Thirdly, Pakistan is facing the worst water crisis. On one hand, India is using the water bomb with a design to deprive us of our legitimate share of water under the Indus Basin Treaty, while on the other hand our own mismanagement is contributing to our predicament. In addition to the unchecked river and rain waterflows down to Arabian Sea waste much of our water resources; underground water streams are hurriedly receding. This underground resource is unable to bear the burden of drinking water usage, particularly in the urban areas. In Rawalpindi city alone, more than half of the population is facing the underground drinking water scarcity which is as bigger a threat as South Africa’s Cape Town city has been facing for the last many years, where the citizens are now having almost zero level of underground drinking water. 
    Agriculture, a crucial but pivotal sector of our economy, is heavily dependent upon water. In order to meet water needs, our farmers are over extracting the underground water for cultivation. So, the depleting water resources are threatening food security, and economic stability. Some regions suffer from acute water scarcity; others face the consequences of mismanagement. This may reduce our crop yields, affect livelihoods and exacerbate food insecurity. This may also deteriorate ecosystems, impact biodiversity and the health of aquatic environment.
What Should Be Done?
Entire nation will have to gear up the already in-place family planning program to control population growth. While the responsibility rests with the government, our children and youth, especially school, college and university students need to go one step ahead and spearhead the awareness drive for protecting the environment, saving water, and adopting Zero Waste Management lifestyle. We have to conserve water by all means. 
    Industries must adopt cleaner technologies, and vehicular emissions need to be regulated to reduce air pollution. Renewable energy, better irrigation techniques and water-saving technologies can help in reducing all kinds of pollution. Ask your parents to timely invest in solar, wind and hydropower projects.
    This cannot happen unless you the educated youth adopt careers in relevant fields where your expertise is required to meet the environmental challenges, especially aimed at fighting the triple threat of population, pollution and water. You, the children, who surely are the future builders of Pakistan, cannot spread awareness unless you yourself are educated in the relevant fields. Only a proper, relevant and sufficient education acquired on scientific and technological lines will be helpful in the awareness campaigns, changing the behaviors, and promoting the sustainable practices.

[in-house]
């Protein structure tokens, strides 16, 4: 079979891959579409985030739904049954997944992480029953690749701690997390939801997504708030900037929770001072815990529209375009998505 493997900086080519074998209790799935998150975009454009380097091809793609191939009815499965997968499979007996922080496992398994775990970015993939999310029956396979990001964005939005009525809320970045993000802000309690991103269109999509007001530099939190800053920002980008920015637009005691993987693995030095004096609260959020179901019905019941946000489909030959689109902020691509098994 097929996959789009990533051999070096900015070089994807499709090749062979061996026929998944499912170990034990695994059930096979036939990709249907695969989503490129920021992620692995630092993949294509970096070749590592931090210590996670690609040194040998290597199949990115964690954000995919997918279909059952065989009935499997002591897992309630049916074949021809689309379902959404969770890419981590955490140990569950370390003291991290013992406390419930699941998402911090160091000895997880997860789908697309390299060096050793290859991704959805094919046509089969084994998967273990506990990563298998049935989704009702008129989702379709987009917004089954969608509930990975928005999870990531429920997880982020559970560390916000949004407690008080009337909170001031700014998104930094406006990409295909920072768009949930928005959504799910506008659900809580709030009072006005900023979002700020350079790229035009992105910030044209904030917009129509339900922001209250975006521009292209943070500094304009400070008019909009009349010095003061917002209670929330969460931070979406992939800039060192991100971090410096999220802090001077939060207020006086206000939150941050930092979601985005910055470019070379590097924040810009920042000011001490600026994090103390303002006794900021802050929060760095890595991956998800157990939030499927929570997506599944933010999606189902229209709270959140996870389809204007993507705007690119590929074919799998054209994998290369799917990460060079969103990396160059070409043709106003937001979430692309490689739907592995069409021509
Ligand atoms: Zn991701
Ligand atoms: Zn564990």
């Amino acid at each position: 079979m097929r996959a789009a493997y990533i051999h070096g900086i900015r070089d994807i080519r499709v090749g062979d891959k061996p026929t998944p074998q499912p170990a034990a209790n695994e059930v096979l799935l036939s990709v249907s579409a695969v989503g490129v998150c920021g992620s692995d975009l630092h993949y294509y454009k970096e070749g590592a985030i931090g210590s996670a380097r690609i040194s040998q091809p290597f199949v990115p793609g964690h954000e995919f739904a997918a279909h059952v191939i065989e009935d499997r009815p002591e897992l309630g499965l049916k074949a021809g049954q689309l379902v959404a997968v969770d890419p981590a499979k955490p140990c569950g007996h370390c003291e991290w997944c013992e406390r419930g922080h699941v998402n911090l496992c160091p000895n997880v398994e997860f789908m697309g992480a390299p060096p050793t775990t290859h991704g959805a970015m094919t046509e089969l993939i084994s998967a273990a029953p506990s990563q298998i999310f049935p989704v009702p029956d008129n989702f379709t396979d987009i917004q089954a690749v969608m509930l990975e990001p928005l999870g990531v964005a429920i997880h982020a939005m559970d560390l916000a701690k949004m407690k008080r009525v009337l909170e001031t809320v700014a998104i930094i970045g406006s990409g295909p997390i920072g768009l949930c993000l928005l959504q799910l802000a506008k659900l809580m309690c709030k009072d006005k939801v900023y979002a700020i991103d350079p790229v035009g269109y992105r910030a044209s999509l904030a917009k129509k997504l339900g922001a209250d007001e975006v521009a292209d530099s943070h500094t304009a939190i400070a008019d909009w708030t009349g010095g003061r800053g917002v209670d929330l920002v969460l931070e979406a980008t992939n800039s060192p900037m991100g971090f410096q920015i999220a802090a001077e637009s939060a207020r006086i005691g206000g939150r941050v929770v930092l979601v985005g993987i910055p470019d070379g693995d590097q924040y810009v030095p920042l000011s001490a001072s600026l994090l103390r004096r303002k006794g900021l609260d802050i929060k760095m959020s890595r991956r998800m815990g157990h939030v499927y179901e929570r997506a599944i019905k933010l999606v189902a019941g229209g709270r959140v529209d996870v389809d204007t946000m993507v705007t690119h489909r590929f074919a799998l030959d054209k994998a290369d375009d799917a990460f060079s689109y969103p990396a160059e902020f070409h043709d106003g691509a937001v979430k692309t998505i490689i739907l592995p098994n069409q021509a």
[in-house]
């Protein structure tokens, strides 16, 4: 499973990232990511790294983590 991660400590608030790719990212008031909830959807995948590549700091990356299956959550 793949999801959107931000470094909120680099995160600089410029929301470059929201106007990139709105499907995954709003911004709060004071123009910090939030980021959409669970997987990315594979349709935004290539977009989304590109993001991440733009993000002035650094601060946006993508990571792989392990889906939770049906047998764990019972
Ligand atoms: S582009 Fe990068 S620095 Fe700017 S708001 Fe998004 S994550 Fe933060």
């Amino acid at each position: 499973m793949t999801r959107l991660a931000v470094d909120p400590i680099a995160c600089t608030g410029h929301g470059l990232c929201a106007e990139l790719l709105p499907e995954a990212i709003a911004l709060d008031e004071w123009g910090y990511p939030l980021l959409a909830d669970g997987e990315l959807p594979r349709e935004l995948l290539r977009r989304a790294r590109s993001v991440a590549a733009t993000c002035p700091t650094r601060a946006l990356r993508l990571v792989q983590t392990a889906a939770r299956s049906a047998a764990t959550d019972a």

Dear friends, Pakistan stands at a crossroads. You the children are the special focus of attention, because it is you, only you, who have the ability and the will to undo such challenges facing the country right now. Don’t forget that the hazards of speedily increasing population, environmental pollution, and water scarcity are formidable, but it is only you, your proactive approach and participation in the awareness campaigns that can pave the way for a sustainable and prosperous future. The urgency of action cannot be overstated, as the consequences of inaction may jeopardize the wellbeing of current and future generations. With you in the lead, for sure, Pakistan can overcome these challenges, and build a resilient and sustainable future for its people and the environment they inhabit.

I Wish I Would Be a Bird

Syeda Zainab Ali

When I looked up at the sky
Watching the birds freely fly
That voice of mind I heard
I wish I would be a bird!
I would fly high and high
Then I’d reach the top of the sky
I would roam in the garden
And play with a butterfly
No more study, no more school
That life would be better and cool
Enjoy the breeze and warming sun
Can’t imagine how much it’d be fun!
“That’s not all,” then I was told
You would’ve been caught and then been sold!
The hunters would hunt you for the food
A fried bird is good for the mood!
“Oh no, oh no!”, then I cried
I really don’t wanna be fried!
Thank God, that I’m a human being
This is what for I feel pride!

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Fawad Khan